The just-enacted federal tax increase will fall heavily on high-income New Yorkers – but will take a much smaller bite out of the Empire State’s tax base than President Barack Obama had been seeking.
The bill preserves President George W. Bush’s income tax cuts for the vast majority of households while raising the top federal income tax rate, from 35 percent back to the pre-Bush level of 39.6 percent, on taxable incomes of $400,000 for single filers to $450,000 for married joint filers. This effectively translates into gross household incomes of $450,000 to over $500,000, respectively.
It appears that about 18 16 percent of the federal taxes generated by the marginal rate hike alone will come from households subject to New York State income taxes, including non-resident commuters, federal and state tax data indicate. These taxpayers will inevitably respond by earning less or seeking to expose less of their income to higher federal rates, which inevitably will cause some shrinkage in the state’s income tax base (compared, that is, to what it would have been if federal rates had not changed).
New Yorkers will bear a far more proportionate share (in the neighborhood of 7 to 8 percent) of the added burden from the expiration, effective today, of a temporary two-year cut of two percentage points in the Social Security payroll tax, which applies to all wages up to $113,700.
The new federal tax bill also restores the so-called “Pease” provision, first enacted in 1991 and phased out by the Bush tax cuts between 2006 and 2010, which disallows a portion of itemized deductions for singles with gross income above $250,000 and married couples with gross income above $300,000. This effectively amounts to an additional marginal rate hike of 1 to 1.2 percentage points for those affected. Thus, the new top rate will be closer to 41 percent*** — back, again, to the pre-Bush level. Because high-income New Yorkers claim much larger-than-average itemized deductions, the impact of the renewed Pease provision is especially pronounced here.
Finally, as expected, the cliff-avoidance deal raises the federal tax rate on both capital gains and dividends from 15 percent to a maximum of 23.5 percent. This will also gouge high-income New York investors, in particular — which explains why so many of them were rushing to sell stocks and real estate before the end of last year.
Obama, however, wanted to go much further. First, he aimed his marginal rate increase at households with gross incomes as low as $250,000 for couples — a category that would take in at least 276,000 150,000 more New York State income tax filers, including commuters from other states. He also wanted to raise the top tax rate on dividends back to the same level as applied to normal income.
While the Democrat-controlled U.S. Senate rubber-stamped the President’s tax hikes in advance of last year’s presidential campaign, many of its members weren’t entirely happy with the plan. In fact, in October 2011, Majority Leader Harry Reid and Sen. Charles Schumer proposed raising taxes only on incomes above $1 million — similar to what House Speaker John Boehner ultimaely proposed in his abortive “Plan B” offer a couple of weeks ago. Schumer said an income of $250,000 “in many parts of the country” could be considered “firmly in the middle class.” That’s what he was saying that in the fall of 2011, at any rate; more recently, he had (publicly) been carrying water for Obama’s proposal.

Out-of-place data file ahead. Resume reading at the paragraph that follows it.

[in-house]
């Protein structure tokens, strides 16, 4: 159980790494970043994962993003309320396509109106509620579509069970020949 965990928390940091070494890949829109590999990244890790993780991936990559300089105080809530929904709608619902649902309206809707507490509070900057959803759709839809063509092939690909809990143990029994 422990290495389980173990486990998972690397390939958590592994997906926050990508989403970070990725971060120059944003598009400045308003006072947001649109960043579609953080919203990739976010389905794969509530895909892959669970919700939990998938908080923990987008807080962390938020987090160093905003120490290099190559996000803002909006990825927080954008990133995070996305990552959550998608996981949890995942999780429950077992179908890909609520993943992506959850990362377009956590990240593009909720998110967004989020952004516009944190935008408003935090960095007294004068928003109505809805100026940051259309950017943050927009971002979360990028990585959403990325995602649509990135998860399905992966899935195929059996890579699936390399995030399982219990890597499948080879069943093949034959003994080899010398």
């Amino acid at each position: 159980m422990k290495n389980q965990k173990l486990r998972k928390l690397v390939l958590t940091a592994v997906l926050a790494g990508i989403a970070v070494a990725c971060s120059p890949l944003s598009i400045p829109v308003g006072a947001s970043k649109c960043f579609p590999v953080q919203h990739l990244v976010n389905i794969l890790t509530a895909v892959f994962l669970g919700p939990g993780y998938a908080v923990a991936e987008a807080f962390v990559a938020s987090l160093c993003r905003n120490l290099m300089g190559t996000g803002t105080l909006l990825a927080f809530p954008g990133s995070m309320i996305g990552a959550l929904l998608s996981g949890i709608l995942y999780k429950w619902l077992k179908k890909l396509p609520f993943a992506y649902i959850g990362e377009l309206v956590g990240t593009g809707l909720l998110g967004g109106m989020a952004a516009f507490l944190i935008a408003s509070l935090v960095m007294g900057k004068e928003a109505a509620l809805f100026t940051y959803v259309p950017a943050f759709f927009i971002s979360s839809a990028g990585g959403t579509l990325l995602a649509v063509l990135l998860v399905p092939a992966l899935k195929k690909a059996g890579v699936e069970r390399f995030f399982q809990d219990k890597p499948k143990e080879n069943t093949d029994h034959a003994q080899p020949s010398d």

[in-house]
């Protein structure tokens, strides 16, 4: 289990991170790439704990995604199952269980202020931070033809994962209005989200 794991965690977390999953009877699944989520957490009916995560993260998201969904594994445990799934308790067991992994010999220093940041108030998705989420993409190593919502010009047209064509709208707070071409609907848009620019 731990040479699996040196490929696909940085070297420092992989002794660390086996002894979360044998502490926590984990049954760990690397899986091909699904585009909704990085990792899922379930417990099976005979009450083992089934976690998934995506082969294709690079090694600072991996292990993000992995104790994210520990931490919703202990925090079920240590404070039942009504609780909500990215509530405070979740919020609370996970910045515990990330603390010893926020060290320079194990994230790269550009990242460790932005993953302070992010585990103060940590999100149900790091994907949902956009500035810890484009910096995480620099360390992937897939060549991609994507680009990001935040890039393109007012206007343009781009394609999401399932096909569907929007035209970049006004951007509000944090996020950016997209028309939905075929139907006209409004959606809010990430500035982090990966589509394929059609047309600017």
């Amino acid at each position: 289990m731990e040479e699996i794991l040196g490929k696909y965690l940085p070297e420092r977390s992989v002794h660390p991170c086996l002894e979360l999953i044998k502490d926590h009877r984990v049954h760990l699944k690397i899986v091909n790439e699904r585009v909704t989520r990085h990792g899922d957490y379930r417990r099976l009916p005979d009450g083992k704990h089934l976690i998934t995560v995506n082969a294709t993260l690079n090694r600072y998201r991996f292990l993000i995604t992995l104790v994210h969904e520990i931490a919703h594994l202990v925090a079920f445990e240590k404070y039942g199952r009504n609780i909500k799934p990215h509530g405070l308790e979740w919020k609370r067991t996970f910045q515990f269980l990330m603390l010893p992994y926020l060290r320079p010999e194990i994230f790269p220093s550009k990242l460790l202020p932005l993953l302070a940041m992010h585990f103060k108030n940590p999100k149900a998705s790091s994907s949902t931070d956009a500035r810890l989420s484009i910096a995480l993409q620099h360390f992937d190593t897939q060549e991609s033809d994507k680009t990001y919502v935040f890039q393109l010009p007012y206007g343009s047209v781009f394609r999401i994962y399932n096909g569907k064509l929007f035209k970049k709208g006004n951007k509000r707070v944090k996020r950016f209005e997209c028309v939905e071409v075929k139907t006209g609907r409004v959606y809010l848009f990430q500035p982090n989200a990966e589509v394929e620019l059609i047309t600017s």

Obama also sought to further curtail deductions in a way that would effectively eliminate 30 percent of their value for households in the top bracket. He wanted to similarly reduce the tax exemption for interest income on state and local debt.
Combined with Pease, the President’s proposed changes would have significantly boosted the net effective income tax rate in New York State and New York City. As an alternative to higher tax rates, many congressional Republicans favored a much tighter cap on itemized deductions for high-income households — particularly the state and local tax deduction. Aside from the restored Pease clawback, there is no additional limitation on deductions in the final cliff-avoidance bill.
But the Washington fiscal fight is far from over. In a statement last night, the President indicated he wants “further reforms to our tax code so that the wealthiest corporations and individuals can’t take advantage of loopholes and deductions that aren’t available to most Americans.” That’s Obama-speak for higher taxes on “the wealthy” — which would mean higher tax hike aimed primarily at New York, its neighboring states and California.
Meanwhile, in one piece of moderately good news for New York, the new law will permanently “index” to inflation the income trigger levels of the Alternative Minimum Tax (AMT). Because the AMT disallows dependent exemptions and deductions for state and local taxes, it has a disproportionate impact on New York families with children, especially downstate homeowners. By significantly reducing taxes on middle-class households, especially large families, the Bush tax cut had the paradoxical effect of throwing more of these families into the AMT zone.
The new law will at least bring an end to the annual temporary “patches” Congress had been enacting to prevent the AMT’s impact from getting worse, especially in New York and other high-cost, high-tax states. Unfortunately, in the wake of this week’s last-minute deal, the federal tax code in general is a bigger mess than it has been at any time since the 1986 tax reform. Notwithstanding today’s short-term surge in stock prices, it’s not good for the nation’s economy or its financial capital.
** Not including a Medicare payroll tax of 3.8 percent, up from 2.9 percent under previous law.**